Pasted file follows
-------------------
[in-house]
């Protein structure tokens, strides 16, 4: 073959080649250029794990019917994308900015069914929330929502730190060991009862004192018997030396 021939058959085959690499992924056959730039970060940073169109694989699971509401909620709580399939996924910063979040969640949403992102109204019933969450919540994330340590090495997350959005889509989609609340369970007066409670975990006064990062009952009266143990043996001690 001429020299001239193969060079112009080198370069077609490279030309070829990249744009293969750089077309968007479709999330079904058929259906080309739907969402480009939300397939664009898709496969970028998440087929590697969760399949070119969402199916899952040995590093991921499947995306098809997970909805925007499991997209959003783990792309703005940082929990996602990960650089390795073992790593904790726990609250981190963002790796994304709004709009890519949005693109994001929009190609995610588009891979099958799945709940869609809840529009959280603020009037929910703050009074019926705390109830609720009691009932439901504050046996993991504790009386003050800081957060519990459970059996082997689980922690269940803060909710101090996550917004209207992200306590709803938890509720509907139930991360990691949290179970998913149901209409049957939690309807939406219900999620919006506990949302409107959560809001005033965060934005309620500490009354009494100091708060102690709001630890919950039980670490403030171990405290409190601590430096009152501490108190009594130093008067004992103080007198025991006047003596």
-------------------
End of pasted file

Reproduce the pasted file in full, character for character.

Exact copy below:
[in-house]
């Protein structure tokens, strides 16, 4: 073959080649250029794990019917994308900015069914929330929502730190060991009862004192018997030396 021939058959085959690499992924056959730039970060940073169109694989699971509401909620709580399939996924910063979040969640949403992102109204019933969450919540994330340590090495997350959005889509989609609340369970007066409670975990006064990062009952009266143990043996001690 001429020299001239193969060079112009080198370069077609490279030309070829990249744009293969750089077309968007479709999330079904058929259906080309739907969402480009939300397939664009898709496969970028998440087929590697969760399949070119969402199916899952040995590093991921499947995306098809997970909805925007499991997209959003783990792309703005940082929990996602990960650089390795073992790593904790726990609250981190963002790796994304709004709009890519949005693109994001929009190609995610588009891979099958799945709940869609809840529009959280603020009037929910703050009074019926705390109830609720009691009932439901504050046996993991504790009386003050800081957060519990459970059996082997689980922690269940803060909710101090996550917004209207992200306590709803938890509720509907139930991360990691949290179970998913149901209409049957939690309807939406219900999620919006506990949302409107959560809001005033965060934005309620500490009354009494100091708060102690709001630890919950039980670490403030171990405290409190601590430096009152501490108190009594130093008067004992103080007198025991006047003596």